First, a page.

Star of the proteins is oily fish. It’s the richest source of omega-3 oils and of vitamin D (the sunshine vitamin), both proven to raise serotonin levels and to reduce inflammation, which is now known to be a feature of depression. Recent studies found that vitamin D supplementation can have very positive outcomes, while regularly eating oily fish reduces the risk of depression by 17%. In other new research, taking probiotics or eating fermented foods also slashes the incidence of depressive conditions, which isn’t surprising given that nearly all of our serotonin is manufactured in the gut. And people who drink two cups of coffee a day are 24% less likely to suffer from any form of depression. A UK study, conversely, showed that those eating sugary and processed foods were significantly – 58% – more likely to experience it, which only goes to underline the central role played by something as simple as the food you eat.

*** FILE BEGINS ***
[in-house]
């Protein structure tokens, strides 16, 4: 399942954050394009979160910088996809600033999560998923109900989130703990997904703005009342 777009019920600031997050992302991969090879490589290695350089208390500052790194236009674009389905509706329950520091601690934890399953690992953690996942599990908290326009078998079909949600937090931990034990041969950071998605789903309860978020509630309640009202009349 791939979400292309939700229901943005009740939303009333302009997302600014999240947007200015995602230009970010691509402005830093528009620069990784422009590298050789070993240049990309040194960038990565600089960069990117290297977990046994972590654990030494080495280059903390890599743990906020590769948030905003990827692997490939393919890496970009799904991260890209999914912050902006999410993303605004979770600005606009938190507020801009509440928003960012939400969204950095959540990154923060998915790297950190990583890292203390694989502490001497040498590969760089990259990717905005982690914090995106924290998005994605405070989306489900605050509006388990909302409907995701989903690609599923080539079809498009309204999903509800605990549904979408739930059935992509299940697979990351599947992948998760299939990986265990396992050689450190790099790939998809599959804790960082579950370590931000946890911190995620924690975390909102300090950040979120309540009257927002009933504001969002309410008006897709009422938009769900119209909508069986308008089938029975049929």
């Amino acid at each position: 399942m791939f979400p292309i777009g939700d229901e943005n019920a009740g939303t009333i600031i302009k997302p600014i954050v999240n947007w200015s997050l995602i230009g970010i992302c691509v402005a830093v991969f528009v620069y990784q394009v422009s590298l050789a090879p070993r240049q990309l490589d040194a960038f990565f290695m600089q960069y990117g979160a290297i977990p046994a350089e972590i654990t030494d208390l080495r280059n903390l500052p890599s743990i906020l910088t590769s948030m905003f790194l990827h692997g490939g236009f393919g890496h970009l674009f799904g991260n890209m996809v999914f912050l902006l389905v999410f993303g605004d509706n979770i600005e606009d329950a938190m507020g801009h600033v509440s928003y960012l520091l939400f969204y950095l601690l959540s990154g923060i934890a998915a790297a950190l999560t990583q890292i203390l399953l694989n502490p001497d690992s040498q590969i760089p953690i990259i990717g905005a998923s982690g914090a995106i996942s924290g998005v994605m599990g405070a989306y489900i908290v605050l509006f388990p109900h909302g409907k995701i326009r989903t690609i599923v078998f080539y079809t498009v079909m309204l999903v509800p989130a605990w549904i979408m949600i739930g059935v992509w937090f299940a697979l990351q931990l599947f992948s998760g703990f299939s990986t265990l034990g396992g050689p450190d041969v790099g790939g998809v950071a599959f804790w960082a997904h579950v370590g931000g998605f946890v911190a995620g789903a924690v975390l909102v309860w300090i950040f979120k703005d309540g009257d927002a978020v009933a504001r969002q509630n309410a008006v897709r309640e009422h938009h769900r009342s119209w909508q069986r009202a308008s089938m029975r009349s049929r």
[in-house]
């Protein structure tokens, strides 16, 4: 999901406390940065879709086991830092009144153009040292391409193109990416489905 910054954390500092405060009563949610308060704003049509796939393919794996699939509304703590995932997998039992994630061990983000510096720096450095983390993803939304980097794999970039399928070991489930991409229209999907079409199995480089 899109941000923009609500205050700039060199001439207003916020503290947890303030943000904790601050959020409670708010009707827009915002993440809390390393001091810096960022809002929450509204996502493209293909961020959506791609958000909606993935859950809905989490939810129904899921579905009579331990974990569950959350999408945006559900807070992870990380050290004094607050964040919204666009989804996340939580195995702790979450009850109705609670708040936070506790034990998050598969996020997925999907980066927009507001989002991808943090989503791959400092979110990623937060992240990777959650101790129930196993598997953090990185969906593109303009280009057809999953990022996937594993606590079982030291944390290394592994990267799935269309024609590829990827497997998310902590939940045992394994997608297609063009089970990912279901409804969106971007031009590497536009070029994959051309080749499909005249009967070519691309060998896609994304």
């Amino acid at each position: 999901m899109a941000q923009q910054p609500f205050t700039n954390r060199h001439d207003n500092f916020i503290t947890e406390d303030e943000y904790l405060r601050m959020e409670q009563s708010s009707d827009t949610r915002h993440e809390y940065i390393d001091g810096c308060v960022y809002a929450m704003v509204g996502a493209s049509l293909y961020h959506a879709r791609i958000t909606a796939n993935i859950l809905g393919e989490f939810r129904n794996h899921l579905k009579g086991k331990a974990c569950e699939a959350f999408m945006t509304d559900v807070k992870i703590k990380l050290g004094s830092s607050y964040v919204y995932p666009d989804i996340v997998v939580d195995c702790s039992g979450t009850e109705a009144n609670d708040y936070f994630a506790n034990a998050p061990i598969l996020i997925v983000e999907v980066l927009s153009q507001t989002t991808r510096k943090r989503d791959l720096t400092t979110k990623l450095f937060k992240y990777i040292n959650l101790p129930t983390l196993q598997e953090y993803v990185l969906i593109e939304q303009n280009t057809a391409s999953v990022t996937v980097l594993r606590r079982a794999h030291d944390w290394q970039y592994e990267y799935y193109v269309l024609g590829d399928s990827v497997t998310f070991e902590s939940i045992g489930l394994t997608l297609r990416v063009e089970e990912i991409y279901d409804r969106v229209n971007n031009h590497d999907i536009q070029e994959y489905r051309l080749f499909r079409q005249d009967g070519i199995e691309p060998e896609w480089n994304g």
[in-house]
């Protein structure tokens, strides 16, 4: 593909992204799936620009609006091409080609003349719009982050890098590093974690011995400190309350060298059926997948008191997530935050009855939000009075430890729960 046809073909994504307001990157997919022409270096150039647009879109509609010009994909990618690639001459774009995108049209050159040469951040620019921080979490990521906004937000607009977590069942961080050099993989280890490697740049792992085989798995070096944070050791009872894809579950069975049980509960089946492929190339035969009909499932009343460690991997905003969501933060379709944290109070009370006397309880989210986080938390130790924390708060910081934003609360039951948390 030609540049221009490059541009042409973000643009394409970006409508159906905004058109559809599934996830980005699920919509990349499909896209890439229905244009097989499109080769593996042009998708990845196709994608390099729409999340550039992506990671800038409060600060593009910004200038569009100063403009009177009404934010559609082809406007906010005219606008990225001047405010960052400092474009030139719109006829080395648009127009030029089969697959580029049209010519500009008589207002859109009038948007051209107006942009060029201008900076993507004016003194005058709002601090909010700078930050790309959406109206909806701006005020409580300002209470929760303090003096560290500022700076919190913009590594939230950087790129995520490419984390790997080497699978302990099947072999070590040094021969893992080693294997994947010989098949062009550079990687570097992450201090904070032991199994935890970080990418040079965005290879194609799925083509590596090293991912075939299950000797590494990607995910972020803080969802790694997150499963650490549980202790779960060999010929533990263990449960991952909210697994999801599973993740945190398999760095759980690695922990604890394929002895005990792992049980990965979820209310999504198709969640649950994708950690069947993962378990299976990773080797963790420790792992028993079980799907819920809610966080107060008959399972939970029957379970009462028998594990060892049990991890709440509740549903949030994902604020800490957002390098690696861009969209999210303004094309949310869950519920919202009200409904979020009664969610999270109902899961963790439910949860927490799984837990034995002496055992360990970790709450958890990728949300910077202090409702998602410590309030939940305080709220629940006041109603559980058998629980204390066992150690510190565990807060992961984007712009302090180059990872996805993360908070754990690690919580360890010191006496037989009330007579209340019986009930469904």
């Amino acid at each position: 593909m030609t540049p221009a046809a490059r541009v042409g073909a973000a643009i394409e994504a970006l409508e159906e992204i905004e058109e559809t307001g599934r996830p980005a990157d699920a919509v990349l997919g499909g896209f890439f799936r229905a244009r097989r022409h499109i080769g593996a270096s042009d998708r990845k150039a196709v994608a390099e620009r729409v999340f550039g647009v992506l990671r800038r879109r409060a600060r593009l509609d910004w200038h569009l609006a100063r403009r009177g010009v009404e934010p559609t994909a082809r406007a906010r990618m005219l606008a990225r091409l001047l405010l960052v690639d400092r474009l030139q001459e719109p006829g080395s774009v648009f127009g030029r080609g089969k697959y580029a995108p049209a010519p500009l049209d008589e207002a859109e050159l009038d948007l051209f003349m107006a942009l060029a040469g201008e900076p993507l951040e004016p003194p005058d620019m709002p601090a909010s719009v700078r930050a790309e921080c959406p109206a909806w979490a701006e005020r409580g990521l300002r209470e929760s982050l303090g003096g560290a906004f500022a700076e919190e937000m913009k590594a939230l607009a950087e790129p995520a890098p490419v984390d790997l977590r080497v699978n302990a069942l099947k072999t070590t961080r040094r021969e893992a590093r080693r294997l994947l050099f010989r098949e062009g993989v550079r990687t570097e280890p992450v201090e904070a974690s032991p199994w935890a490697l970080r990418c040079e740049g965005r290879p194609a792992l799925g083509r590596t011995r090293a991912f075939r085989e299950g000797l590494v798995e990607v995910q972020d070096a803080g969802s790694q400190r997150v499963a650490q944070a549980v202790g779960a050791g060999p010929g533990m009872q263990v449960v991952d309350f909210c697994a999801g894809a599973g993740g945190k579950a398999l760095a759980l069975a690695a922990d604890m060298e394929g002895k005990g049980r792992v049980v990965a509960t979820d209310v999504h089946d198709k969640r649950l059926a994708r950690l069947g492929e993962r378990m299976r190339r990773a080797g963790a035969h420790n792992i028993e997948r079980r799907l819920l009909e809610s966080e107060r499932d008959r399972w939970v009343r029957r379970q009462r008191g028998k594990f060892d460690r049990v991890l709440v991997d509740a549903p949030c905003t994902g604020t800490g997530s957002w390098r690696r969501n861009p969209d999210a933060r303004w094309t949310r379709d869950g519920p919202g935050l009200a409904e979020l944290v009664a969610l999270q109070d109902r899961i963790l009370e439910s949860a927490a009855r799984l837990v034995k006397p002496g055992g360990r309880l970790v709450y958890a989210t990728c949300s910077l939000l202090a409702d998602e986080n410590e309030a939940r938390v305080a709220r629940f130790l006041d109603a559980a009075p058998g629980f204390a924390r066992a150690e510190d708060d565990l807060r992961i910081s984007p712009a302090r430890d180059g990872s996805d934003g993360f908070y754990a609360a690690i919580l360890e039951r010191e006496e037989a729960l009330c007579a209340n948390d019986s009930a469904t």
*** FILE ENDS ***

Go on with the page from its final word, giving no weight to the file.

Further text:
Best foods

Oily fish, tuna, organic poultry, meat and liver, game, dairy (especially live yoghurt), eggs, nuts (especially Brazils), seeds, beans, chickpeas, lentils, soya; leafy greens, broccoli, peppers, avocados, beetroot, tomatoes, sweet potatoes, sea veg, berries, citrus; oats, brown rice, barley, quinoa, wheatgerm; yeast extract; dark chocolate (minimum 70% cocoa). Supplement vitamins B complex (high strength), C and D, magnesium, omega-3 oils (if you don’t eat oily fish), and a good probiotic. MindCare do a supplement called LIFT, which combines omega-3, vitamin D3, magnesium and 5-HTP with other micronutrients. 

Symptoms of Seasonal Affective Disorder

Feelings of sadness, anxiety, hopelessness, futility, emptiness, worthlessness, guilt, irritability, restlessness or profound tiredness. Oversleeping and overeating; cravings especially for sugars and carbs, leading to weight gain. A withdrawal from social/academic/career life, loss of libido, loss of interest in things, difficulty concentrating/recalling, lowered immune function, aches and pains or heaviness in the limbs.